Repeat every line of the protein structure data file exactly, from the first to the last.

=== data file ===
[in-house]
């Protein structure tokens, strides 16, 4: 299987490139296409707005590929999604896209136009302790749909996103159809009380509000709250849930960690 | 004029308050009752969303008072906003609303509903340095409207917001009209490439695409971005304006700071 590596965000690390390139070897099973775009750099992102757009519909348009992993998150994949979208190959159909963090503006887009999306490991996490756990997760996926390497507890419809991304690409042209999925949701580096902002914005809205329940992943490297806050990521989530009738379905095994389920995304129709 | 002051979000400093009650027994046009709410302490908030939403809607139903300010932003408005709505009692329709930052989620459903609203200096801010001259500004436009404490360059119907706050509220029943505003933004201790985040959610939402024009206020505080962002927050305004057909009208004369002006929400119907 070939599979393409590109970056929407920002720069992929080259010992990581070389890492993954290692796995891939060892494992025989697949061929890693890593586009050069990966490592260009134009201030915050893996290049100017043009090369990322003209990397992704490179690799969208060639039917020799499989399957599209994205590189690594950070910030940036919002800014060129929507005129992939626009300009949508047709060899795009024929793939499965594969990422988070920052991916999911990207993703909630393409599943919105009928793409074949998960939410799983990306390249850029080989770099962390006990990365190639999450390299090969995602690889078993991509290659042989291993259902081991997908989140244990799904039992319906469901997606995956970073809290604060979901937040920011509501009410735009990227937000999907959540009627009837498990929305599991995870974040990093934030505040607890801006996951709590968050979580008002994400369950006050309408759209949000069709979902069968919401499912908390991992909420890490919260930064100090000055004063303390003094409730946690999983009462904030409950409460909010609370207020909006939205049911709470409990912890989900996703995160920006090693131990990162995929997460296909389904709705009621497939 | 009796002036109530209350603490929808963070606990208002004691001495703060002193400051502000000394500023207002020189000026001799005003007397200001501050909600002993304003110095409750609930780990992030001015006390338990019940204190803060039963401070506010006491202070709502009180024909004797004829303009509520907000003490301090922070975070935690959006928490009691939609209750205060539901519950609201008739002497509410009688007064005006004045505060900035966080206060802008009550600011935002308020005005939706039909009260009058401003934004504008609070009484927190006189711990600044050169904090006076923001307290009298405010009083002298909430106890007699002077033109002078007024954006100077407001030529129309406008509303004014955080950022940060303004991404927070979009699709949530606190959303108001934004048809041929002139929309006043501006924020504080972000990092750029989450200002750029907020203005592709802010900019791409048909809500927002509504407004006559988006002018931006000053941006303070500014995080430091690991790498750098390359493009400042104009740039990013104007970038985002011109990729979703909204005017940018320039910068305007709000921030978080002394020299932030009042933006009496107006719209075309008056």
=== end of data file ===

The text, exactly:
[in-house]
């Protein structure tokens, strides 16, 4: 299987490139296409707005590929999604896209136009302790749909996103159809009380509000709250849930960690 | 004029308050009752969303008072906003609303509903340095409207917001009209490439695409971005304006700071 590596965000690390390139070897099973775009750099992102757009519909348009992993998150994949979208190959159909963090503006887009999306490991996490756990997760996926390497507890419809991304690409042209999925949701580096902002914005809205329940992943490297806050990521989530009738379905095994389920995304129709 | 002051979000400093009650027994046009709410302490908030939403809607139903300010932003408005709505009692329709930052989620459903609203200096801010001259500004436009404490360059119907706050509220029943505003933004201790985040959610939402024009206020505080962002927050305004057909009208004369002006929400119907 070939599979393409590109970056929407920002720069992929080259010992990581070389890492993954290692796995891939060892494992025989697949061929890693890593586009050069990966490592260009134009201030915050893996290049100017043009090369990322003209990397992704490179690799969208060639039917020799499989399957599209994205590189690594950070910030940036919002800014060129929507005129992939626009300009949508047709060899795009024929793939499965594969990422988070920052991916999911990207993703909630393409599943919105009928793409074949998960939410799983990306390249850029080989770099962390006990990365190639999450390299090969995602690889078993991509290659042989291993259902081991997908989140244990799904039992319906469901997606995956970073809290604060979901937040920011509501009410735009990227937000999907959540009627009837498990929305599991995870974040990093934030505040607890801006996951709590968050979580008002994400369950006050309408759209949000069709979902069968919401499912908390991992909420890490919260930064100090000055004063303390003094409730946690999983009462904030409950409460909010609370207020909006939205049911709470409990912890989900996703995160920006090693131990990162995929997460296909389904709705009621497939 | 009796002036109530209350603490929808963070606990208002004691001495703060002193400051502000000394500023207002020189000026001799005003007397200001501050909600002993304003110095409750609930780990992030001015006390338990019940204190803060039963401070506010006491202070709502009180024909004797004829303009509520907000003490301090922070975070935690959006928490009691939609209750205060539901519950609201008739002497509410009688007064005006004045505060900035966080206060802008009550600011935002308020005005939706039909009260009058401003934004504008609070009484927190006189711990600044050169904090006076923001307290009298405010009083002298909430106890007699002077033109002078007024954006100077407001030529129309406008509303004014955080950022940060303004991404927070979009699709949530606190959303108001934004048809041929002139929309006043501006924020504080972000990092750029989450200002750029907020203005592709802010900019791409048909809500927002509504407004006559988006002018931006000053941006303070500014995080430091690991790498750098390359493009400042104009740039990013104007970038985002011109990729979703909204005017940018320039910068305007709000921030978080002394020299932030009042933006009496107006719209075309008056």